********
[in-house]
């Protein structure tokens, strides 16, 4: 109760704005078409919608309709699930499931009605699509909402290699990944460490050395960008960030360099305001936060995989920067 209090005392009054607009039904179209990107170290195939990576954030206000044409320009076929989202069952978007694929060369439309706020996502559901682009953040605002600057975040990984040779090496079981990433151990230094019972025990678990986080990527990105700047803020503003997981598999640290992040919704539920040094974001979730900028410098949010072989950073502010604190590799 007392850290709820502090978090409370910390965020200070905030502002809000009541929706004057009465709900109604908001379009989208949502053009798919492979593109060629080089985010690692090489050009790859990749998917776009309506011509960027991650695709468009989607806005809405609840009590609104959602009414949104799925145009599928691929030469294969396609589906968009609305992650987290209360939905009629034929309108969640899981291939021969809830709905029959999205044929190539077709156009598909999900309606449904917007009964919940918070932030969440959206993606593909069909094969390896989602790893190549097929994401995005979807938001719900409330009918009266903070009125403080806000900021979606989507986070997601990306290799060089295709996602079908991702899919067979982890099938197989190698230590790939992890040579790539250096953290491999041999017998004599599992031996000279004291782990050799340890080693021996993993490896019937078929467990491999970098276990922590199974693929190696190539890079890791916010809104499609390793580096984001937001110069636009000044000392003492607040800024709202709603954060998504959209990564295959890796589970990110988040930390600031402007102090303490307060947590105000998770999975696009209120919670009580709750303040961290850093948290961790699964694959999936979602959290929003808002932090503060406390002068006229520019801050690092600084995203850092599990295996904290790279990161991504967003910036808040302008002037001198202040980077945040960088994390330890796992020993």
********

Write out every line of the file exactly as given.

[in-house]
């Protein structure tokens, strides 16, 4: 109760704005078409919608309709699930499931009605699509909402290699990944460490050395960008960030360099305001936060995989920067 209090005392009054607009039904179209990107170290195939990576954030206000044409320009076929989202069952978007694929060369439309706020996502559901682009953040605002600057975040990984040779090496079981990433151990230094019972025990678990986080990527990105700047803020503003997981598999640290992040919704539920040094974001979730900028410098949010072989950073502010604190590799 007392850290709820502090978090409370910390965020200070905030502002809000009541929706004057009465709900109604908001379009989208949502053009798919492979593109060629080089985010690692090489050009790859990749998917776009309506011509960027991650695709468009989607806005809405609840009590609104959602009414949104799925145009599928691929030469294969396609589906968009609305992650987290209360939905009629034929309108969640899981291939021969809830709905029959999205044929190539077709156009598909999900309606449904917007009964919940918070932030969440959206993606593909069909094969390896989602790893190549097929994401995005979807938001719900409330009918009266903070009125403080806000900021979606989507986070997601990306290799060089295709996602079908991702899919067979982890099938197989190698230590790939992890040579790539250096953290491999041999017998004599599992031996000279004291782990050799340890080693021996993993490896019937078929467990491999970098276990922590199974693929190696190539890079890791916010809104499609390793580096984001937001110069636009000044000392003492607040800024709202709603954060998504959209990564295959890796589970990110988040930390600031402007102090303490307060947590105000998770999975696009209120919670009580709750303040961290850093948290961790699964694959999936979602959290929003808002932090503060406390002068006229520019801050690092600084995203850092599990295996904290790279990161991504967003910036808040302008002037001198202040980077945040960088994390330890796992020993």